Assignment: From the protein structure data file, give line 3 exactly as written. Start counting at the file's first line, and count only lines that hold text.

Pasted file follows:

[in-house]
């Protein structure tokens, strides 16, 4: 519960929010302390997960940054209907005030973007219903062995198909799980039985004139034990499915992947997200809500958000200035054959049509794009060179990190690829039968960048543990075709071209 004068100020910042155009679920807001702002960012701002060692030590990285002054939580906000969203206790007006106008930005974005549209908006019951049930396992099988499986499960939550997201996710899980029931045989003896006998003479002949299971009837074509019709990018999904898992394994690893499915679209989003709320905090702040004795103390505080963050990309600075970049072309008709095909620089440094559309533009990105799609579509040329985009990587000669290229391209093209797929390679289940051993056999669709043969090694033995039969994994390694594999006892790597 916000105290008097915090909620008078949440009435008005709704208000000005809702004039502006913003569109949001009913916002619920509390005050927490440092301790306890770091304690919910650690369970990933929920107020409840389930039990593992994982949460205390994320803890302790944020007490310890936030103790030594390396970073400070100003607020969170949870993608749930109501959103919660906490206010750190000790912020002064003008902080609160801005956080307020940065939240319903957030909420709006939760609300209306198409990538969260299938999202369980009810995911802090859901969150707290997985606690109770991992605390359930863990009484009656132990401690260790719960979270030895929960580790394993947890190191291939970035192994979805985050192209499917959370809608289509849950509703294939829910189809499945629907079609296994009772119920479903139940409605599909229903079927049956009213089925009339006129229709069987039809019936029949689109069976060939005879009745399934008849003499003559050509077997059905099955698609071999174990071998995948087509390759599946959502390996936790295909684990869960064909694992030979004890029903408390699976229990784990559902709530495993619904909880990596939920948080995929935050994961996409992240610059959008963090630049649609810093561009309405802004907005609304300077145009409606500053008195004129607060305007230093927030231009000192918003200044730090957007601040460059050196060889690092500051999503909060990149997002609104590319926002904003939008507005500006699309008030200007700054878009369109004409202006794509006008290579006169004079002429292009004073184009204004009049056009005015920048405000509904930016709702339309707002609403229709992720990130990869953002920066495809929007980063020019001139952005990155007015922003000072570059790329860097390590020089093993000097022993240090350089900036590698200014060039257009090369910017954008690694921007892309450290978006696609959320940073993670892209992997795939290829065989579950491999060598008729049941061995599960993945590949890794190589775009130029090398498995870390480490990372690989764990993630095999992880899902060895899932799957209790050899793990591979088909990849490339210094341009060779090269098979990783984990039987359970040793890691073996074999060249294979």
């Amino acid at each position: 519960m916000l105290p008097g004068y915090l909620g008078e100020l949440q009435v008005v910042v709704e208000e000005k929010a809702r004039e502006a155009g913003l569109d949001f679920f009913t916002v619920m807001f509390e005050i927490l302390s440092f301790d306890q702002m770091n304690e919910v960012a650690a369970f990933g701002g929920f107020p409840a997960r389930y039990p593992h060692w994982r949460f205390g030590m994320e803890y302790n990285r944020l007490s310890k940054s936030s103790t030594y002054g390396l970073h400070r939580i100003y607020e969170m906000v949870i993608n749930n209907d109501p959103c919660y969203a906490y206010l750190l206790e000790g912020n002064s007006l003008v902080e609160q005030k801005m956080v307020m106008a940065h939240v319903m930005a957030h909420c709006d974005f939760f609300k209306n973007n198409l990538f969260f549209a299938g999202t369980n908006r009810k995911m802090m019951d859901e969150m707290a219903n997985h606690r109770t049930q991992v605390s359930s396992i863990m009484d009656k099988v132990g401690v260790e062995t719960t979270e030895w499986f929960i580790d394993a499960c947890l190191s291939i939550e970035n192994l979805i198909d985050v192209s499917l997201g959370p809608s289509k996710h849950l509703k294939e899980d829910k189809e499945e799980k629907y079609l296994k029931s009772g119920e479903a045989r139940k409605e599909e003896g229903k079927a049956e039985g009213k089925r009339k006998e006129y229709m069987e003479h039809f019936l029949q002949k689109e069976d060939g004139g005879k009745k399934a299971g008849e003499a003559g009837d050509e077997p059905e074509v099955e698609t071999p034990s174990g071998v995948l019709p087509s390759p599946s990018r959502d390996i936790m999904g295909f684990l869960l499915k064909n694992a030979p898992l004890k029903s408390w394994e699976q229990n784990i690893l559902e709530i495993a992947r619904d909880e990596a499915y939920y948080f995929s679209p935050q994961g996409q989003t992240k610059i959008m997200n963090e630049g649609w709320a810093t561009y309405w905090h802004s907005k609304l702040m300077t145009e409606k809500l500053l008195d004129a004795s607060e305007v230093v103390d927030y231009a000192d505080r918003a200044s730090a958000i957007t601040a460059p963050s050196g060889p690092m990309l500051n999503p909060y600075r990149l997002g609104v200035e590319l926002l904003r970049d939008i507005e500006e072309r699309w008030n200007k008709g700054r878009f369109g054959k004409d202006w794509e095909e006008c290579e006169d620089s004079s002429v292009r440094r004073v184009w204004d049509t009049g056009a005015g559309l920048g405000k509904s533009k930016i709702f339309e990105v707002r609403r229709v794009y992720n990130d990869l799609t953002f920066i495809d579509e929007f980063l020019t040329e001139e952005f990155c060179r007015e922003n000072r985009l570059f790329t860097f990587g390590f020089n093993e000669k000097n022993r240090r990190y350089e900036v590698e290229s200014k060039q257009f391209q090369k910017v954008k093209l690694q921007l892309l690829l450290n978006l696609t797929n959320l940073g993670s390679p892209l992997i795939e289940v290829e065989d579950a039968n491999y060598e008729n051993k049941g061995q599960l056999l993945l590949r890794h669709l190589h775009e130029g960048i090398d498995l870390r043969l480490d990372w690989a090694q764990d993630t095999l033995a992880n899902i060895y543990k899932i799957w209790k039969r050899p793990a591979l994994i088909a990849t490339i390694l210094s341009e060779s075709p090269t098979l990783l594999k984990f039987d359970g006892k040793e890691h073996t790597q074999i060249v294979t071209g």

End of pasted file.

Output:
């Amino acid at each position: 519960m916000l105290p008097g004068y915090l909620g008078e100020l949440q009435v008005v910042v709704e208000e000005k929010a809702r004039e502006a155009g913003l569109d949001f679920f009913t916002v619920m807001f509390e005050i927490l302390s440092f301790d306890q702002m770091n304690e919910v960012a650690a369970f990933g701002g929920f107020p409840a997960r389930y039990p593992h060692w994982r949460f205390g030590m994320e803890y302790n990285r944020l007490s310890k940054s936030s103790t030594y002054g390396l970073h400070r939580i100003y607020e969170m906000v949870i993608n749930n209907d109501p959103c919660y969203a906490y206010l750190l206790e000790g912020n002064s007006l003008v902080e609160q005030k801005m956080v307020m106008a940065h939240v319903m930005a957030h909420c709006d974005f939760f609300k209306n973007n198409l990538f969260f549209a299938g999202t369980n908006r009810k995911m802090m019951d859901e969150m707290a219903n997985h606690r109770t049930q991992v605390s359930s396992i863990m009484d009656k099988v132990g401690v260790e062995t719960t979270e030895w499986f929960i580790d394993a499960c947890l190191s291939i939550e970035n192994l979805i198909d985050v192209s499917l997201g959370p809608s289509k996710h849950l509703k294939e899980d829910k189809e499945e799980k629907y079609l296994k029931s009772g119920e479903a045989r139940k409605e599909e003896g229903k079927a049956e039985g009213k089925r009339k006998e006129y229709m069987e003479h039809f019936l029949q002949k689109e069976d060939g004139g005879k009745k399934a299971g008849e003499a003559g009837d050509e077997p059905e074509v099955e698609t071999p034990s174990g071998v995948l019709p087509s390759p599946s990018r959502d390996i936790m999904g295909f684990l869960l499915k064909n694992a030979p898992l004890k029903s408390w394994e699976q229990n784990i690893l559902e709530i495993a992947r619904d909880e990596a499915y939920y948080f995929s679209p935050q994961g996409q989003t992240k610059i959008m997200n963090e630049g649609w709320a810093t561009y309405w905090h802004s907005k609304l702040m300077t145009e409606k809500l500053l008195d004129a004795s607060e305007v230093v103390d927030y231009a000192d505080r918003a200044s730090a958000i957007t601040a460059p963050s050196g060889p690092m990309l500051n999503p909060y600075r990149l997002g609104v200035e590319l926002l904003r970049d939008i507005e500006e072309r699309w008030n200007k008709g700054r878009f369109g054959k004409d202006w794509e095909e006008c290579e006169d620089s004079s002429v292009r440094r004073v184009w204004d049509t009049g056009a005015g559309l920048g405000k509904s533009k930016i709702f339309e990105v707002r609403r229709v794009y992720n990130d990869l799609t953002f920066i495809d579509e929007f980063l020019t040329e001139e952005f990155c060179r007015e922003n000072r985009l570059f790329t860097f990587g390590f020089n093993e000669k000097n022993r240090r990190y350089e900036v590698e290229s200014k060039q257009f391209q090369k910017v954008k093209l690694q921007l892309l690829l450290n978006l696609t797929n959320l940073g993670s390679p892209l992997i795939e289940v290829e065989d579950a039968n491999y060598e008729n051993k049941g061995q599960l056999l993945l590949r890794h669709l190589h775009e130029g960048i090398d498995l870390r043969l480490d990372w690989a090694q764990d993630t095999l033995a992880n899902i060895y543990k899932i799957w209790k039969r050899p793990a591979l994994i088909a990849t490339i390694l210094s341009e060779s075709p090269t098979l990783l594999k984990f039987d359970g006892k040793e890691h073996t790597q074999i060249v294979t071209g």